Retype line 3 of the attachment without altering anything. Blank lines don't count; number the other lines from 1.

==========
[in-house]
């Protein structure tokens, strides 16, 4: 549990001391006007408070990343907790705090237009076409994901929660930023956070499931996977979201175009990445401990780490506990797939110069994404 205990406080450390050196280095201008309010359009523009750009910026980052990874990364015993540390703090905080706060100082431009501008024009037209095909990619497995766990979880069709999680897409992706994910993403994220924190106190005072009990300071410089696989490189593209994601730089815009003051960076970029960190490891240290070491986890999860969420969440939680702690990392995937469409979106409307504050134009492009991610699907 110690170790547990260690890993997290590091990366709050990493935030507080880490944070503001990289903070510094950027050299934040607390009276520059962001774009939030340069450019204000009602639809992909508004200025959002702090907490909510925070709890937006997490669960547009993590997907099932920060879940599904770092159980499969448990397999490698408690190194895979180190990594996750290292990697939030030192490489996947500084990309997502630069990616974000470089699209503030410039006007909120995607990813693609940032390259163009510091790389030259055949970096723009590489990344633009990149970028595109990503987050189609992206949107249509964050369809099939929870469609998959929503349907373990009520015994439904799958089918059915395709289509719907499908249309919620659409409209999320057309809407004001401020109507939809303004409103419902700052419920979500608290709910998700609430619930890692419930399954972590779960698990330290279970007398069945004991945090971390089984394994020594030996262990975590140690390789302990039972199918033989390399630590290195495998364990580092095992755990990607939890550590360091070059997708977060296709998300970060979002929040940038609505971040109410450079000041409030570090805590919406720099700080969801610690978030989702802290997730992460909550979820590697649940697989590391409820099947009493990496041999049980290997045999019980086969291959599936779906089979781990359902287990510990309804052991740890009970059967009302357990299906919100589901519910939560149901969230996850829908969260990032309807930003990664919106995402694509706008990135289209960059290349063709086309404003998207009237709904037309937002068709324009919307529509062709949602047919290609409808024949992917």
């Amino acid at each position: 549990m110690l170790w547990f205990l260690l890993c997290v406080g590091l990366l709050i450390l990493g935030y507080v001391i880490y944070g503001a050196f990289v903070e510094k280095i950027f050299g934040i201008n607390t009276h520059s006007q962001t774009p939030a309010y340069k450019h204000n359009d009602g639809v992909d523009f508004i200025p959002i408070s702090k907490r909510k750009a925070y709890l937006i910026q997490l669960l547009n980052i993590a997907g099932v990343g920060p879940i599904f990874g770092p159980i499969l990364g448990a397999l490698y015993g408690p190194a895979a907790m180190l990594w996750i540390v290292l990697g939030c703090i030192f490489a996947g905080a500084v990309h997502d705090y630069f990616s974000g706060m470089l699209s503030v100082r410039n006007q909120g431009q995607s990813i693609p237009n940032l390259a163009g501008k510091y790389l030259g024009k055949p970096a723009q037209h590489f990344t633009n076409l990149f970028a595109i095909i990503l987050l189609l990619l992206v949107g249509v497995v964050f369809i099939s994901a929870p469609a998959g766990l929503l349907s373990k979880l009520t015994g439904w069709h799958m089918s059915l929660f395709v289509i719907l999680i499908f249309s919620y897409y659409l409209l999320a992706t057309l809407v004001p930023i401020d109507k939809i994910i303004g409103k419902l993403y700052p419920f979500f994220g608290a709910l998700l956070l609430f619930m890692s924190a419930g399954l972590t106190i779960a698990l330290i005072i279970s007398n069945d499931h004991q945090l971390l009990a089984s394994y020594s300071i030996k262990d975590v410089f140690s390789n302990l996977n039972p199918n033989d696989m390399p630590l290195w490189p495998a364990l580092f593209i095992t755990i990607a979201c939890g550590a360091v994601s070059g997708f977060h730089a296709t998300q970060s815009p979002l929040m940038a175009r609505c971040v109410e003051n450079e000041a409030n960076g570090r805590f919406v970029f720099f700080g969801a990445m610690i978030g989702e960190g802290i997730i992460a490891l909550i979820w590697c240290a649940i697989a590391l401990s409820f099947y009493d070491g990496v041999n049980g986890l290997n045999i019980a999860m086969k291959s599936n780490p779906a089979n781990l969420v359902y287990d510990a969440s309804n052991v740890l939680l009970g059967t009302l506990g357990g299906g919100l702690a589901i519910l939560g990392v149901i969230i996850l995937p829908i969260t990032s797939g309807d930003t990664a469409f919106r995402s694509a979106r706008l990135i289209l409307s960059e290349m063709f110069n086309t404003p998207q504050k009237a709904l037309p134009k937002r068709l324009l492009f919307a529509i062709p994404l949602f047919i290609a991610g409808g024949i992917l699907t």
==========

């Amino acid at each position: 549990m110690l170790w547990f205990l260690l890993c997290v406080g590091l990366l709050i450390l990493g935030y507080v001391i880490y944070g503001a050196f990289v903070e510094k280095i950027f050299g934040i201008n607390t009276h520059s006007q962001t774009p939030a309010y340069k450019h204000n359009d009602g639809v992909d523009f508004i200025p959002i408070s702090k907490r909510k750009a925070y709890l937006i910026q997490l669960l547009n980052i993590a997907g099932v990343g920060p879940i599904f990874g770092p159980i499969l990364g448990a397999l490698y015993g408690p190194a895979a907790m180190l990594w996750i540390v290292l990697g939030c703090i030192f490489a996947g905080a500084v990309h997502d705090y630069f990616s974000g706060m470089l699209s503030v100082r410039n006007q909120g431009q995607s990813i693609p237009n940032l390259a163009g501008k510091y790389l030259g024009k055949p970096a723009q037209h590489f990344t633009n076409l990149f970028a595109i095909i990503l987050l189609l990619l992206v949107g249509v497995v964050f369809i099939s994901a929870p469609a998959g766990l929503l349907s373990k979880l009520t015994g439904w069709h799958m089918s059915l929660f395709v289509i719907l999680i499908f249309s919620y897409y659409l409209l999320a992706t057309l809407v004001p930023i401020d109507k939809i994910i303004g409103k419902l993403y700052p419920f979500f994220g608290a709910l998700l956070l609430f619930m890692s924190a419930g399954l972590t106190i779960a698990l330290i005072i279970s007398n069945d499931h004991q945090l971390l009990a089984s394994y020594s300071i030996k262990d975590v410089f140690s390789n302990l996977n039972p199918n033989d696989m390399p630590l290195w490189p495998a364990l580092f593209i095992t755990i990607a979201c939890g550590a360091v994601s070059g997708f977060h730089a296709t998300q970060s815009p979002l929040m940038a175009r609505c971040v109410e003051n450079e000041a409030n960076g570090r805590f919406v970029f720099f700080g969801a990445m610690i978030g989702e960190g802290i997730i992460a490891l909550i979820w590697c240290a649940i697989a590391l401990s409820f099947y009493d070491g990496v041999n049980g986890l290997n045999i019980a999860m086969k291959s599936n780490p779906a089979n781990l969420v359902y287990d510990a969440s309804n052991v740890l939680l009970g059967t009302l506990g357990g299906g919100l702690a589901i519910l939560g990392v149901i969230i996850l995937p829908i969260t990032s797939g309807d930003t990664a469409f919106r995402s694509a979106r706008l990135i289209l409307s960059e290349m063709f110069n086309t404003p998207q504050k009237a709904l037309p134009k937002r068709l324009l492009f919307a529509i062709p994404l949602f047919i290609a991610g409808g024949i992917l699907t």